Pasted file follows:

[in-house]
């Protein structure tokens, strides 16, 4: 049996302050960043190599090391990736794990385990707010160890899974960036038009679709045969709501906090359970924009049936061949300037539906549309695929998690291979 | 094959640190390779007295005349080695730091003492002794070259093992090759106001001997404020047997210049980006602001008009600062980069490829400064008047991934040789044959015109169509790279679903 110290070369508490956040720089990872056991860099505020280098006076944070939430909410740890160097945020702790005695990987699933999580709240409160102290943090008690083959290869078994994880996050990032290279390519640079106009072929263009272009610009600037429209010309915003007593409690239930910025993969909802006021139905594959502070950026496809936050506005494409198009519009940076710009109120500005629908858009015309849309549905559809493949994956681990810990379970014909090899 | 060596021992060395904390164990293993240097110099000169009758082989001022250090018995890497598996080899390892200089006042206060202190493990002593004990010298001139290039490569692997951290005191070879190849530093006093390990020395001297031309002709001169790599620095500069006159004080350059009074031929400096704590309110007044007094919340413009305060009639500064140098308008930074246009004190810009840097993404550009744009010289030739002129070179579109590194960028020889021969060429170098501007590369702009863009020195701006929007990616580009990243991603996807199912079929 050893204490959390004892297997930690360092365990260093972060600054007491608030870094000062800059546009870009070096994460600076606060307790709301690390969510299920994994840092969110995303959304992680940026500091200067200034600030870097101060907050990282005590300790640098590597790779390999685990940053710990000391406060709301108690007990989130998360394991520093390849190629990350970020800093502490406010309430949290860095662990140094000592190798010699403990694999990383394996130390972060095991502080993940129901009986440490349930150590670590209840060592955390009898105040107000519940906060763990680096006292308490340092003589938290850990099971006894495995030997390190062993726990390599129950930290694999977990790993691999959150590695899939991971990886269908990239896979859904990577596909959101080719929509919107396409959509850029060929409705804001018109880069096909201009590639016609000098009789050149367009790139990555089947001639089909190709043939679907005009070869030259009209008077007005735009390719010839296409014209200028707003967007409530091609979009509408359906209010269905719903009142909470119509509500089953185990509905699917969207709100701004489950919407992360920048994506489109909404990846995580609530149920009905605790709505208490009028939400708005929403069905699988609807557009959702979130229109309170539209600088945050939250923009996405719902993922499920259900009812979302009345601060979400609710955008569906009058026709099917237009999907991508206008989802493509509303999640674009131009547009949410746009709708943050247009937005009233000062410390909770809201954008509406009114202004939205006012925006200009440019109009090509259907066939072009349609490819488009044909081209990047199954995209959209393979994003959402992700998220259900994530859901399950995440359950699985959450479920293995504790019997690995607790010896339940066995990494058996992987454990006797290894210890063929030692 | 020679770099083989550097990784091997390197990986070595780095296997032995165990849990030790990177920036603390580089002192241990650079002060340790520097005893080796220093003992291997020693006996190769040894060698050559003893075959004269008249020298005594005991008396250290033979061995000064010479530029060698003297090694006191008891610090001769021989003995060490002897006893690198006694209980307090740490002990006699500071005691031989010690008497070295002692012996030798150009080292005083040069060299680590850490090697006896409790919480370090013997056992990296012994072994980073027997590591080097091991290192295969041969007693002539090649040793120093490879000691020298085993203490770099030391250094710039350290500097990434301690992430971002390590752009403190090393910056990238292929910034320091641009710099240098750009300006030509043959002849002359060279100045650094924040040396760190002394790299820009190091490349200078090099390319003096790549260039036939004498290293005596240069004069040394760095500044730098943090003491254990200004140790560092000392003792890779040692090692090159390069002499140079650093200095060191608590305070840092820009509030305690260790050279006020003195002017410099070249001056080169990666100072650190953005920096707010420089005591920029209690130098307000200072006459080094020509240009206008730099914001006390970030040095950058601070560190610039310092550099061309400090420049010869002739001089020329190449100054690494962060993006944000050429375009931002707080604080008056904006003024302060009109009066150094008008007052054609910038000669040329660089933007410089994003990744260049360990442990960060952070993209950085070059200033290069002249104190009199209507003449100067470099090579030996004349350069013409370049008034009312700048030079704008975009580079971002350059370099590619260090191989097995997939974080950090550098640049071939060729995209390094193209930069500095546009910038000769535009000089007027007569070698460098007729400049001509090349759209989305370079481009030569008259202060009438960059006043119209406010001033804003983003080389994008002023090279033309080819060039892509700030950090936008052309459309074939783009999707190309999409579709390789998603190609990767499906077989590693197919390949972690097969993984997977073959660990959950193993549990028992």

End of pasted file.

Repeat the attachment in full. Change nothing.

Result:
[in-house]
């Protein structure tokens, strides 16, 4: 049996302050960043190599090391990736794990385990707010160890899974960036038009679709045969709501906090359970924009049936061949300037539906549309695929998690291979 | 094959640190390779007295005349080695730091003492002794070259093992090759106001001997404020047997210049980006602001008009600062980069490829400064008047991934040789044959015109169509790279679903 110290070369508490956040720089990872056991860099505020280098006076944070939430909410740890160097945020702790005695990987699933999580709240409160102290943090008690083959290869078994994880996050990032290279390519640079106009072929263009272009610009600037429209010309915003007593409690239930910025993969909802006021139905594959502070950026496809936050506005494409198009519009940076710009109120500005629908858009015309849309549905559809493949994956681990810990379970014909090899 | 060596021992060395904390164990293993240097110099000169009758082989001022250090018995890497598996080899390892200089006042206060202190493990002593004990010298001139290039490569692997951290005191070879190849530093006093390990020395001297031309002709001169790599620095500069006159004080350059009074031929400096704590309110007044007094919340413009305060009639500064140098308008930074246009004190810009840097993404550009744009010289030739002129070179579109590194960028020889021969060429170098501007590369702009863009020195701006929007990616580009990243991603996807199912079929 050893204490959390004892297997930690360092365990260093972060600054007491608030870094000062800059546009870009070096994460600076606060307790709301690390969510299920994994840092969110995303959304992680940026500091200067200034600030870097101060907050990282005590300790640098590597790779390999685990940053710990000391406060709301108690007990989130998360394991520093390849190629990350970020800093502490406010309430949290860095662990140094000592190798010699403990694999990383394996130390972060095991502080993940129901009986440490349930150590670590209840060592955390009898105040107000519940906060763990680096006292308490340092003589938290850990099971006894495995030997390190062993726990390599129950930290694999977990790993691999959150590695899939991971990886269908990239896979859904990577596909959101080719929509919107396409959509850029060929409705804001018109880069096909201009590639016609000098009789050149367009790139990555089947001639089909190709043939679907005009070869030259009209008077007005735009390719010839296409014209200028707003967007409530091609979009509408359906209010269905719903009142909470119509509500089953185990509905699917969207709100701004489950919407992360920048994506489109909404990846995580609530149920009905605790709505208490009028939400708005929403069905699988609807557009959702979130229109309170539209600088945050939250923009996405719902993922499920259900009812979302009345601060979400609710955008569906009058026709099917237009999907991508206008989802493509509303999640674009131009547009949410746009709708943050247009937005009233000062410390909770809201954008509406009114202004939205006012925006200009440019109009090509259907066939072009349609490819488009044909081209990047199954995209959209393979994003959402992700998220259900994530859901399950995440359950699985959450479920293995504790019997690995607790010896339940066995990494058996992987454990006797290894210890063929030692 | 020679770099083989550097990784091997390197990986070595780095296997032995165990849990030790990177920036603390580089002192241990650079002060340790520097005893080796220093003992291997020693006996190769040894060698050559003893075959004269008249020298005594005991008396250290033979061995000064010479530029060698003297090694006191008891610090001769021989003995060490002897006893690198006694209980307090740490002990006699500071005691031989010690008497070295002692012996030798150009080292005083040069060299680590850490090697006896409790919480370090013997056992990296012994072994980073027997590591080097091991290192295969041969007693002539090649040793120093490879000691020298085993203490770099030391250094710039350290500097990434301690992430971002390590752009403190090393910056990238292929910034320091641009710099240098750009300006030509043959002849002359060279100045650094924040040396760190002394790299820009190091490349200078090099390319003096790549260039036939004498290293005596240069004069040394760095500044730098943090003491254990200004140790560092000392003792890779040692090692090159390069002499140079650093200095060191608590305070840092820009509030305690260790050279006020003195002017410099070249001056080169990666100072650190953005920096707010420089005591920029209690130098307000200072006459080094020509240009206008730099914001006390970030040095950058601070560190610039310092550099061309400090420049010869002739001089020329190449100054690494962060993006944000050429375009931002707080604080008056904006003024302060009109009066150094008008007052054609910038000669040329660089933007410089994003990744260049360990442990960060952070993209950085070059200033290069002249104190009199209507003449100067470099090579030996004349350069013409370049008034009312700048030079704008975009580079971002350059370099590619260090191989097995997939974080950090550098640049071939060729995209390094193209930069500095546009910038000769535009000089007027007569070698460098007729400049001509090349759209989305370079481009030569008259202060009438960059006043119209406010001033804003983003080389994008002023090279033309080819060039892509700030950090936008052309459309074939783009999707190309999409579709390789998603190609990767499906077989590693197919390949972690097969993984997977073959660990959950193993549990028992």